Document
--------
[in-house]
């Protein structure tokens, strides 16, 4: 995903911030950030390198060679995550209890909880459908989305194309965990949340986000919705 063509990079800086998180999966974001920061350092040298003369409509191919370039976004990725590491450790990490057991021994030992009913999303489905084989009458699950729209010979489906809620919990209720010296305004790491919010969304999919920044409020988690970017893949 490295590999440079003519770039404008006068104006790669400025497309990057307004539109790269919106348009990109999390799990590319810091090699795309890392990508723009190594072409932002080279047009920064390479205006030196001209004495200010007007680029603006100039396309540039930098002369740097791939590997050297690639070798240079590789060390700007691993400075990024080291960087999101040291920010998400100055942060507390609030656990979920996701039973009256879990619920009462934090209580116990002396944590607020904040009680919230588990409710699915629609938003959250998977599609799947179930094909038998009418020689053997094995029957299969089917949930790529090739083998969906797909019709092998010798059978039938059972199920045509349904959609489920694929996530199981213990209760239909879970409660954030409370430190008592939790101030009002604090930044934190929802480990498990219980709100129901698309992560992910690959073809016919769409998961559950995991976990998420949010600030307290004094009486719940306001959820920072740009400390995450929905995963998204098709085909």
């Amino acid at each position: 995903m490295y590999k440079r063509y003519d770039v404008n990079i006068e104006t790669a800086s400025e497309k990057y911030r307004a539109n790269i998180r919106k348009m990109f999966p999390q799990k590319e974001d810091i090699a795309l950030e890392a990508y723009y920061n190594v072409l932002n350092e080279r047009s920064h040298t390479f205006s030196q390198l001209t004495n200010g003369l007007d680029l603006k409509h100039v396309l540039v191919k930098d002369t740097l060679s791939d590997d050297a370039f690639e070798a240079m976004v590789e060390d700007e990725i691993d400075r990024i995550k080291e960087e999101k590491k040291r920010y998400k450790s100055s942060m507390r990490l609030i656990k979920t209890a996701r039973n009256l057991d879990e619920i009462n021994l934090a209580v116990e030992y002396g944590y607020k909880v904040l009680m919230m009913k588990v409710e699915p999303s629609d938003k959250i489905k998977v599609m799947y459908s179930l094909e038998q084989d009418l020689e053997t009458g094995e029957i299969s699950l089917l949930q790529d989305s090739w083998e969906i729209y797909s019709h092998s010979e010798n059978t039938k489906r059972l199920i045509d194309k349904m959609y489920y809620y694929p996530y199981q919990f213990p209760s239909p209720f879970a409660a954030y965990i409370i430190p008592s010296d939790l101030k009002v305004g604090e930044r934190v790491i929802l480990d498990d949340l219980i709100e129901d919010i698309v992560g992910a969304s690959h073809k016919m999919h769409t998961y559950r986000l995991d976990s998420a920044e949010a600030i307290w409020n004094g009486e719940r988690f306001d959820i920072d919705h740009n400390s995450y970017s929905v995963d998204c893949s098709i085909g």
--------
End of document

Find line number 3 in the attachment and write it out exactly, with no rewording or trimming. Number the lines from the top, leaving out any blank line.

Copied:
């Amino acid at each position: 995903m490295y590999k440079r063509y003519d770039v404008n990079i006068e104006t790669a800086s400025e497309k990057y911030r307004a539109n790269i998180r919106k348009m990109f999966p999390q799990k590319e974001d810091i090699a795309l950030e890392a990508y723009y920061n190594v072409l932002n350092e080279r047009s920064h040298t390479f205006s030196q390198l001209t004495n200010g003369l007007d680029l603006k409509h100039v396309l540039v191919k930098d002369t740097l060679s791939d590997d050297a370039f690639e070798a240079m976004v590789e060390d700007e990725i691993d400075r990024i995550k080291e960087e999101k590491k040291r920010y998400k450790s100055s942060m507390r990490l609030i656990k979920t209890a996701r039973n009256l057991d879990e619920i009462n021994l934090a209580v116990e030992y002396g944590y607020k909880v904040l009680m919230m009913k588990v409710e699915p999303s629609d938003k959250i489905k998977v599609m799947y459908s179930l094909e038998q084989d009418l020689e053997t009458g094995e029957i299969s699950l089917l949930q790529d989305s090739w083998e969906i729209y797909s019709h092998s010979e010798n059978t039938k489906r059972l199920i045509d194309k349904m959609y489920y809620y694929p996530y199981q919990f213990p209760s239909p209720f879970a409660a954030y965990i409370i430190p008592s010296d939790l101030k009002v305004g604090e930044r934190v790491i929802l480990d498990d949340l219980i709100e129901d919010i698309v992560g992910a969304s690959h073809k016919m999919h769409t998961y559950r986000l995991d976990s998420a920044e949010a600030i307290w409020n004094g009486e719940r988690f306001d959820i920072d919705h740009n400390s995450y970017s929905v995963d998204c893949s098709i085909g």